A certain idea of the avant-garde posits the possibility of a total rupture with the past. The Unfinished Art of Theater pulls back on this futuristic impulse by showing how theater became a key site for artists on the semiperiphery of capitalism to reconfigure the role of the aesthetic between 1917 and 1934. The book argues that this “unfinished art”—precisely because of its historic weakness as a representative institution in Mexico and Brazil, where the bourgeois stage had not (yet) coalesced—was at the forefront of struggles to redefine the relationship between art and social change. Drawing on extensive archival research, Sarah J. Townsend reveals the importance of projects and texts that belie the rhetoric of rupture and immediacy associated with the avant-garde: ethnographic operas with ties to the recording industry, populist puppet plays, children’s radio programs about the wonders of technology, a philosophical drama about the birth of a new race, and an antifascist spectacle written for (but never performed at) a theater shut down by the police. Ultimately, the book makes the case that the very category of avant-garde art is bound up in the experience of dependency, delay, and the uneven development of capitalism.
About the Author
SARAH J. TOWNSEND is an assistant professor of Spanish and Portuguese at Penn State University.
Read an Excerpt
Rehearsals of the Tragi-Co(s)mic Race
April 27, 1924, was not a good day for José Vasconcelos, the man who would go down in history as the premiere "cultural caudillo" of the Mexican Revolution. With only a week to go before the inaugural ceremony of the new National Stadium, the founding director of the Secretariat of Public Education was struggling to hold his own against a barrage of negative publicity. The sixty-thousand-seat arena was supposed to be the crowning achievement of his sweeping cultural reforms — proof the Mexican people could accomplish constructive goals and the new government could deliver on its promises, even if large parts of the country had yet to be "pacified" and political assassinations were still a common affair. Instead, his pet project had been plagued by controversy from the start. First, he had tangled with the architect, who had trouble wrapping his unimaginative head around the fact that the stadium was meant to be not a mere "racetrack" but a revival of the ancient Greek open-air theaters. Then Diego Rivera had requested some modifications in the design to accommodate his plans for the interior murals, causing his diehard enemies to howl and every architect in the city to protest that painters, sculptors, and other "decorators" should stick to their area of expertise. Now Rivera was all riled up and on the verge of lambasting his critics in the press as semi-civilized vestiges of the prerevolutionary bourgeoisie. And as if all of that weren't enough, rumors were flying that Vasconcelos was either about to quit or be fired — rumors he knew were true.
All of that, and now this. Five thousand schoolgirls were assembled in the stadium, rehearsing the songs they would sing en masse while others formed improbable pyramids or danced a traditional jarabe tapatío. Everything seemed to be going fine, but the day was exceptionally hot and no one had thought to bring refreshments, so around high noon the children began to collapse. It was just a mild case of sunstroke, though try telling that to the parents watching in the stands who descended in a panic, setting off a stampede out of which several girls emerged even worse for wear. Still, none of the injuries were serious, and surely a hundred heat-frazzled schoolgirls out of five thousand wasn't such a bad tally. Alas, the daily Excélsior disagreed. The next day its front-page headline screamed, "More Than One Hundred Girls Were on the Verge of Dying of Sunstroke in the National Stadium." Then a string of subheaders such as "Great Alarm in the City" led up to the article's histrionic first line: "Yesterday, over thousands of homes in our capital and outlying areas of the District, the horrifying grimace of tragedy appeared." Never one to hold his fire, Vasconcelos immediately dispatched a communiqué to every classroom in the city urging students to ignore the newspaper, a commercial rag in cahoots with the bullfighting impresarios and other purveyors of dishonest entertainment who recognized the stadium as a threat to their ill-gotten gains. Yes, he conceded, the incident was unfortunate, but in fact a mere fifty girls had fainted, and it only demonstrated the urgent need for a "theater-stadium" where "our race" would forge its physique and create the "art of the future" — an art that would put an end to all the ensayos, all the rehearsals foiled by the foibles of the human, all-too-human flesh.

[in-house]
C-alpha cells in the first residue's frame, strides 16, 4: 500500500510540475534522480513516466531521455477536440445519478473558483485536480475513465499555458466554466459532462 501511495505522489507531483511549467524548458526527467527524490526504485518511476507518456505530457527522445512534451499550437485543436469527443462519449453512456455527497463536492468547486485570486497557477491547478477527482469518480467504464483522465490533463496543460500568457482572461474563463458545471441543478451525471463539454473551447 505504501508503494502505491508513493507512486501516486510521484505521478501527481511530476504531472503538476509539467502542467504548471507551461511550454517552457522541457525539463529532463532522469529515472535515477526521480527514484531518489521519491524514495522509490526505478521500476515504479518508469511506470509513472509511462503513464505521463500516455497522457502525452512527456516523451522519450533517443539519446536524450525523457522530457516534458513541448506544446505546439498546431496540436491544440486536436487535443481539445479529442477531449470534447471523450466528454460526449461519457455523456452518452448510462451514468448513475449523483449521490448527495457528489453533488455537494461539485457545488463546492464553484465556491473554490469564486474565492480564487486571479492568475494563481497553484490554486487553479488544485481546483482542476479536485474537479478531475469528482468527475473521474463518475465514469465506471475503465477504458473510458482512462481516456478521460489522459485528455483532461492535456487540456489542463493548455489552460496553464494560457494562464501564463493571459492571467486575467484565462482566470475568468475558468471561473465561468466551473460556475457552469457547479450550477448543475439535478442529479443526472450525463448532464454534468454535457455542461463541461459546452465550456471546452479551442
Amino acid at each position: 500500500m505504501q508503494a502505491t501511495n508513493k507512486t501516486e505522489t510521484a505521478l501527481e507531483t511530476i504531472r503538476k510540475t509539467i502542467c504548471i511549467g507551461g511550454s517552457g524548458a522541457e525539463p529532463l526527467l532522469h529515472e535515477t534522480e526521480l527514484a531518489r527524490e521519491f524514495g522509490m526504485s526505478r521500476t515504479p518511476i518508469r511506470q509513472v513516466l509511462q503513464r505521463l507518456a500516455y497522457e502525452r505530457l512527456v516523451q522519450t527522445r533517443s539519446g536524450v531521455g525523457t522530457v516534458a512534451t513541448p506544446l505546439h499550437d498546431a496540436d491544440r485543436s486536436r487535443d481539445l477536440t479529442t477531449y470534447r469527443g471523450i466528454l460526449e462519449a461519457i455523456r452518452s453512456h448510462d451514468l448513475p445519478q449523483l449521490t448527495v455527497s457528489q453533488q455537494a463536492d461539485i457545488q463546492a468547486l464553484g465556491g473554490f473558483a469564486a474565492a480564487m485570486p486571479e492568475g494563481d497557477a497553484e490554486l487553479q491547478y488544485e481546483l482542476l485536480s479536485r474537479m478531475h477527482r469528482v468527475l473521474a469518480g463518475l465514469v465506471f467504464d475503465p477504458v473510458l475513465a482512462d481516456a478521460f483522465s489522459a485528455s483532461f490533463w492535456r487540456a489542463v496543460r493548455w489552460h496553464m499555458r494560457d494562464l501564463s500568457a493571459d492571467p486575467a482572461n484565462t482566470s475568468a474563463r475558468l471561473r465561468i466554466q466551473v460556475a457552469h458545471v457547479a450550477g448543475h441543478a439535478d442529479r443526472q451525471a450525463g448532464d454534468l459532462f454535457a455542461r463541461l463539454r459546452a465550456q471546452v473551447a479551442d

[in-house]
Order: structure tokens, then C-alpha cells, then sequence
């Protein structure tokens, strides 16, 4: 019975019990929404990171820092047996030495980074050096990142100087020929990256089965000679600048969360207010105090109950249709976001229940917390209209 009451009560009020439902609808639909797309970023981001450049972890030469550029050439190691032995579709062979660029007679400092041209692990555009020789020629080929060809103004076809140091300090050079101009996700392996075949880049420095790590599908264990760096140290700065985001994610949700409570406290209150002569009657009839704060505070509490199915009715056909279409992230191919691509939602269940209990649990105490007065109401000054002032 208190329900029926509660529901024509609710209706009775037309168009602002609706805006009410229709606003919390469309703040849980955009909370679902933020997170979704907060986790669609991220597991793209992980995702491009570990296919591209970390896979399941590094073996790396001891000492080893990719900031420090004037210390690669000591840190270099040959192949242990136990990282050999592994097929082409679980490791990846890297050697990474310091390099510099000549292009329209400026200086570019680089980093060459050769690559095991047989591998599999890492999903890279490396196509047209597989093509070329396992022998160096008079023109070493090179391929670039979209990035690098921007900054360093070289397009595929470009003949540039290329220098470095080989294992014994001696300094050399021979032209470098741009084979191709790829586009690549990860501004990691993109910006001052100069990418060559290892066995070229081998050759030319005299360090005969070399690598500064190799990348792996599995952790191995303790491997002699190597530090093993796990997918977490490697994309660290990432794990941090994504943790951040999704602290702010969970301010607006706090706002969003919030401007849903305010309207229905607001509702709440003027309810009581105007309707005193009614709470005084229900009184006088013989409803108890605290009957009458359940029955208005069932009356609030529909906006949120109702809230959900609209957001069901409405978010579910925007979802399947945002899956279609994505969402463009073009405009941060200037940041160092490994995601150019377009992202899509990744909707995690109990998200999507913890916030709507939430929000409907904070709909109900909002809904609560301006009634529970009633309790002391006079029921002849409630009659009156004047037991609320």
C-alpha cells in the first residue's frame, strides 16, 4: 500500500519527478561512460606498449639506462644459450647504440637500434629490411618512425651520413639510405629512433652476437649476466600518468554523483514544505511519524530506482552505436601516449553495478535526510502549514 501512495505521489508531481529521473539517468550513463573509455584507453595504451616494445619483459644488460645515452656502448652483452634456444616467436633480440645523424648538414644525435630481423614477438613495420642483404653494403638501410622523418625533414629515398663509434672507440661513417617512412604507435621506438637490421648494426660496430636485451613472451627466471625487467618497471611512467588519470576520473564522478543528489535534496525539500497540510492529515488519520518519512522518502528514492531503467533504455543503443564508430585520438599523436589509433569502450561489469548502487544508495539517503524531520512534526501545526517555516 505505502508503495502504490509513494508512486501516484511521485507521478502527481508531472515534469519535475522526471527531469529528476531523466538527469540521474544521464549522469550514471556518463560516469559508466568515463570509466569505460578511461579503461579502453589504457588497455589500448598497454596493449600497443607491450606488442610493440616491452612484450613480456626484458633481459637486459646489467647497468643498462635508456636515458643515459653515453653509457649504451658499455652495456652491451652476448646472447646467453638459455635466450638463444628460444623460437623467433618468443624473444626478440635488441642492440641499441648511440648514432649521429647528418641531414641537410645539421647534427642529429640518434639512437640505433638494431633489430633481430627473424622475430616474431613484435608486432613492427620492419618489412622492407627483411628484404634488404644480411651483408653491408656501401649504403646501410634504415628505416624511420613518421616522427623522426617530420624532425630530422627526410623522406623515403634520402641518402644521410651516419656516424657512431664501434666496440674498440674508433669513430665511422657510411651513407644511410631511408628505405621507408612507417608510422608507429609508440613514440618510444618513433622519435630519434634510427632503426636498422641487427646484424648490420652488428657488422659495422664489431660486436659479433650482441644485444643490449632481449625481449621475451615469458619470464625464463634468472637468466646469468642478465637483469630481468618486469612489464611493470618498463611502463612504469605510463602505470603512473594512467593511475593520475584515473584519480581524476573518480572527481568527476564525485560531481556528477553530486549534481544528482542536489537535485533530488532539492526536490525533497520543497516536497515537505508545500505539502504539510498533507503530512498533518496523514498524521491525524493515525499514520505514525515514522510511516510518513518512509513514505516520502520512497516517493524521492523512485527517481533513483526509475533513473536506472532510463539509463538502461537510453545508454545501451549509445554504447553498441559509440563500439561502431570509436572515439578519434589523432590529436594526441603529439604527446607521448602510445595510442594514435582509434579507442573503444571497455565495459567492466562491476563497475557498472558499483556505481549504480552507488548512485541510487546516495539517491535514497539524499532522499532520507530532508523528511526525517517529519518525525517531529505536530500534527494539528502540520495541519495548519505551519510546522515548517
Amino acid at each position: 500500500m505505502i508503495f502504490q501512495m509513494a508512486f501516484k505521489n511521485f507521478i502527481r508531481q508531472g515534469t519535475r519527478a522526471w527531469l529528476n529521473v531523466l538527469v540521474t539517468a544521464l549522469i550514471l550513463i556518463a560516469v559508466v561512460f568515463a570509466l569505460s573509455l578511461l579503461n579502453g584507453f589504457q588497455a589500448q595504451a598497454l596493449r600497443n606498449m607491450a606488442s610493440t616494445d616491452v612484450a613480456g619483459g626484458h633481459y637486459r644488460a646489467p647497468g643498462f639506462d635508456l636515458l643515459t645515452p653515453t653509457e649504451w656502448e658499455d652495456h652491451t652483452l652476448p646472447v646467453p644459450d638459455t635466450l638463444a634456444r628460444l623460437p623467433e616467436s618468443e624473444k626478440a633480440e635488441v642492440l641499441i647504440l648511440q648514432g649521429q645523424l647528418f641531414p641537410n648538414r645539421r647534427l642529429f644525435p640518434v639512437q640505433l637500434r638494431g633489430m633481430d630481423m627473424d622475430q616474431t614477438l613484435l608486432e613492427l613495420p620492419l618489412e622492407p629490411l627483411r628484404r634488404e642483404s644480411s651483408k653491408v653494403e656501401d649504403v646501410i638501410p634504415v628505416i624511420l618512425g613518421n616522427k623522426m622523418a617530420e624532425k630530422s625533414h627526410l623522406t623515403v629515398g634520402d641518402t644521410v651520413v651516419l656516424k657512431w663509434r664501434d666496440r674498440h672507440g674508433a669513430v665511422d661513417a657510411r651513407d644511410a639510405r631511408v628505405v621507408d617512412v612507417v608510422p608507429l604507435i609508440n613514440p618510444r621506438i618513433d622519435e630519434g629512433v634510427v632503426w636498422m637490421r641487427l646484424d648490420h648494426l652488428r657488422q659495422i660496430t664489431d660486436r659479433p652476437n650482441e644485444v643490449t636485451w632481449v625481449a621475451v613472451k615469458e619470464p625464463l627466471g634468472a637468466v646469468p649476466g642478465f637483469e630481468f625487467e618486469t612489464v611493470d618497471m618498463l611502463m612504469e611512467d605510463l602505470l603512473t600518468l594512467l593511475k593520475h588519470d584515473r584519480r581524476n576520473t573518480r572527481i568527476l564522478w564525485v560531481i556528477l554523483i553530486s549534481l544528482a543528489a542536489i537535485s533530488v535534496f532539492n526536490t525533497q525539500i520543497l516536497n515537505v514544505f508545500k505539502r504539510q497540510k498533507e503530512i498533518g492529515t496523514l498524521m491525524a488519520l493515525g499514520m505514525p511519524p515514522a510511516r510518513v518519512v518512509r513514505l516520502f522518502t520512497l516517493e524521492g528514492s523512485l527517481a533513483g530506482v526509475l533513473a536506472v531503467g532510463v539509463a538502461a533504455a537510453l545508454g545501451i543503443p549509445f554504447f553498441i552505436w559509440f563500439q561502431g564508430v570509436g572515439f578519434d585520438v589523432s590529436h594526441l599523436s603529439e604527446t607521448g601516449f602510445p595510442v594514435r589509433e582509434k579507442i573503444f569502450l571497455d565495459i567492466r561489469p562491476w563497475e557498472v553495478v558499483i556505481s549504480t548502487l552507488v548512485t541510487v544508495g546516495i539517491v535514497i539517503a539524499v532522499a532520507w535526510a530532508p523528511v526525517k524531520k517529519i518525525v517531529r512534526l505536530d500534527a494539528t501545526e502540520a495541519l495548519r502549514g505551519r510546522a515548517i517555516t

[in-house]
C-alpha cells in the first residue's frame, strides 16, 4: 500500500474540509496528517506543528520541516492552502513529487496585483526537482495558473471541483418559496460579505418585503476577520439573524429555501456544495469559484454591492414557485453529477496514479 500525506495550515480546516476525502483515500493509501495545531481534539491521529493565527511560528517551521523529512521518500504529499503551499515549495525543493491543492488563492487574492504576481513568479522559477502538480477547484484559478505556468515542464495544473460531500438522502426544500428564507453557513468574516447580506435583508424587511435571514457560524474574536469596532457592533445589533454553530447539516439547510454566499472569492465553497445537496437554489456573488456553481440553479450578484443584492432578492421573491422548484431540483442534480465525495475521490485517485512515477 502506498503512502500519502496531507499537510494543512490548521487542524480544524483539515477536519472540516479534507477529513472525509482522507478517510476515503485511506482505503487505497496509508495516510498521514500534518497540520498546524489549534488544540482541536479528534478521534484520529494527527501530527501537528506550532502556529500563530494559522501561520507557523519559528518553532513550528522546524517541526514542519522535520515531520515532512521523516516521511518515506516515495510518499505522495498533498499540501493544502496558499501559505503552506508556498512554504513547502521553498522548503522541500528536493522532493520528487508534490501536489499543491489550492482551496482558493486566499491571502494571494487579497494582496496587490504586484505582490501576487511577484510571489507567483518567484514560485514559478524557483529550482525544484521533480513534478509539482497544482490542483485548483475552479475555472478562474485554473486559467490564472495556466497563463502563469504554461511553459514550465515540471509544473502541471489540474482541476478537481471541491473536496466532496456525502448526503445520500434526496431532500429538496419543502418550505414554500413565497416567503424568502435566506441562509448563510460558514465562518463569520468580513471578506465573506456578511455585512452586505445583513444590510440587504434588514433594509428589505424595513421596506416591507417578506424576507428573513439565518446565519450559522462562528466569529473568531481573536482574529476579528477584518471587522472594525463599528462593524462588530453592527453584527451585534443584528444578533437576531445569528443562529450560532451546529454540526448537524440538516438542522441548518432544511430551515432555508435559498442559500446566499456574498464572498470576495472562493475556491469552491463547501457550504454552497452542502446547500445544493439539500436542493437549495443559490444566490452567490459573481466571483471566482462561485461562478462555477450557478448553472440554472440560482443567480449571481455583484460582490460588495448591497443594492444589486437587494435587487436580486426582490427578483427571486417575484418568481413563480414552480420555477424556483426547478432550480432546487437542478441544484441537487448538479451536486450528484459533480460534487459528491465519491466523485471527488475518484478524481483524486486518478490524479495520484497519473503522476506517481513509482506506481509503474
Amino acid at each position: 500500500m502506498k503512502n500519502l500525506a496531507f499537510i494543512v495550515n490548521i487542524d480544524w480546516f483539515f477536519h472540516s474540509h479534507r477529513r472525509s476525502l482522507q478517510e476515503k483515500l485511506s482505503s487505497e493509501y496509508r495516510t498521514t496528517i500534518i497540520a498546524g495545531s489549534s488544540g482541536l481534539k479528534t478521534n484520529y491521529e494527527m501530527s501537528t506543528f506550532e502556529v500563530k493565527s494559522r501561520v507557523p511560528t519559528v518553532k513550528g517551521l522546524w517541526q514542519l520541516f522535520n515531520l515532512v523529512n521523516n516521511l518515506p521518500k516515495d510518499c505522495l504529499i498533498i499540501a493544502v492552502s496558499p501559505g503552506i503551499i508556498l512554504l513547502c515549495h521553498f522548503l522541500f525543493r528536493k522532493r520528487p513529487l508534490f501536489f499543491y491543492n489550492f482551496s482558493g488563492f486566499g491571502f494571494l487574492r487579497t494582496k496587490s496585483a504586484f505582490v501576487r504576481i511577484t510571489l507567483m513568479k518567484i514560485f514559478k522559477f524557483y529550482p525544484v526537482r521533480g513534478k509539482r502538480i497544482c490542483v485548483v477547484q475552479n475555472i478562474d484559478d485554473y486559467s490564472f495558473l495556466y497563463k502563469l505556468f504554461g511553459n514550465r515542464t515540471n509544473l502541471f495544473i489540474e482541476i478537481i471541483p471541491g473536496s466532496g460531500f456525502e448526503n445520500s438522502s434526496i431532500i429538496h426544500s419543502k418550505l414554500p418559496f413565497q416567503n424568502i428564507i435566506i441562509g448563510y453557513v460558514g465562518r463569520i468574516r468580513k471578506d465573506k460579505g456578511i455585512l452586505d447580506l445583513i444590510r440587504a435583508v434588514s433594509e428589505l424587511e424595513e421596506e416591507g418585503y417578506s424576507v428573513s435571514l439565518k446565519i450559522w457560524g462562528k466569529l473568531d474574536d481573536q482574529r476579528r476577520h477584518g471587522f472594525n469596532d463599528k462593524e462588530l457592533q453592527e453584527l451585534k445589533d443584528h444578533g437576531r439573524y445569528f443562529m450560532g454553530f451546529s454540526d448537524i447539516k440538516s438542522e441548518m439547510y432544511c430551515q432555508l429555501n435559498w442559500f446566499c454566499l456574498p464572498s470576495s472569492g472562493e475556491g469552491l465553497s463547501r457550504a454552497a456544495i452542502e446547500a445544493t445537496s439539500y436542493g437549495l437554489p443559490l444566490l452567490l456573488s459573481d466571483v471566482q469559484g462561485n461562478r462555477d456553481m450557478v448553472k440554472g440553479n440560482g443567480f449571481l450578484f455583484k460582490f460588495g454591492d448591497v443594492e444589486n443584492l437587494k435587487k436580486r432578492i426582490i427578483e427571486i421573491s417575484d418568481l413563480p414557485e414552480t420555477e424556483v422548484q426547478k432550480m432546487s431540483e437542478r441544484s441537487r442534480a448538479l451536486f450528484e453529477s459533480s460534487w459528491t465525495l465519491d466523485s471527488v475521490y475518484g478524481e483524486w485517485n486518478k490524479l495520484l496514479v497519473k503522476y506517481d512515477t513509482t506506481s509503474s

The National Stadium was demolished in 1949 due to cracks in its foundation, and today few residents of Mexico City recall its existence. Far more often Vasconcelos is remembered for his messianic cultural "missions," which sent newly trained teachers into rural areas to spread the gospel of good hygiene and teach impoverished peasants to read the Iliad and the Mahabharata. But despite his penchant for the classics and his eventual transformation into a peevish librarian, Vasconcelos is a hard man to pin down, not least because he was instrumental in creating the conditions for the emergence of the Mexican avant-garde. Shortly after assuming office he reached out to Rivera and David Alfaro Siqueiros, still on extended sojourns in Paris and Barcelona, and offered to subsidize their studies of Renaissance fresco techniques in Italy before luring them back to Mexico with commissions to adorn the walls of government buildings. He also encouraged artists to immerse themselves in indigenous cultures (even if he drew a clear distinction between such sources of inspiration and actual "art"). Some avant-gardists mocked his spiritual rhetoric and political pretensions, especially after his self-exile and return for a failed presidential run; yet few were as focused on the future as Vasconcelos, and it is possible his grandiose plans for radio and other new media would have intersected with the technophilic dreams of the avant-garde had his time in office not been limited to a few turbulent years. Such connections, both uncanny and concrete, make his cultural politics difficult to define and undermine any easy understanding of the avant-garde as contrarian to institutional authority. The one thing on which almost all critics agree: whatever connections or stylistic similarities they might share, Vasconcelos was an ideologue, not an artist.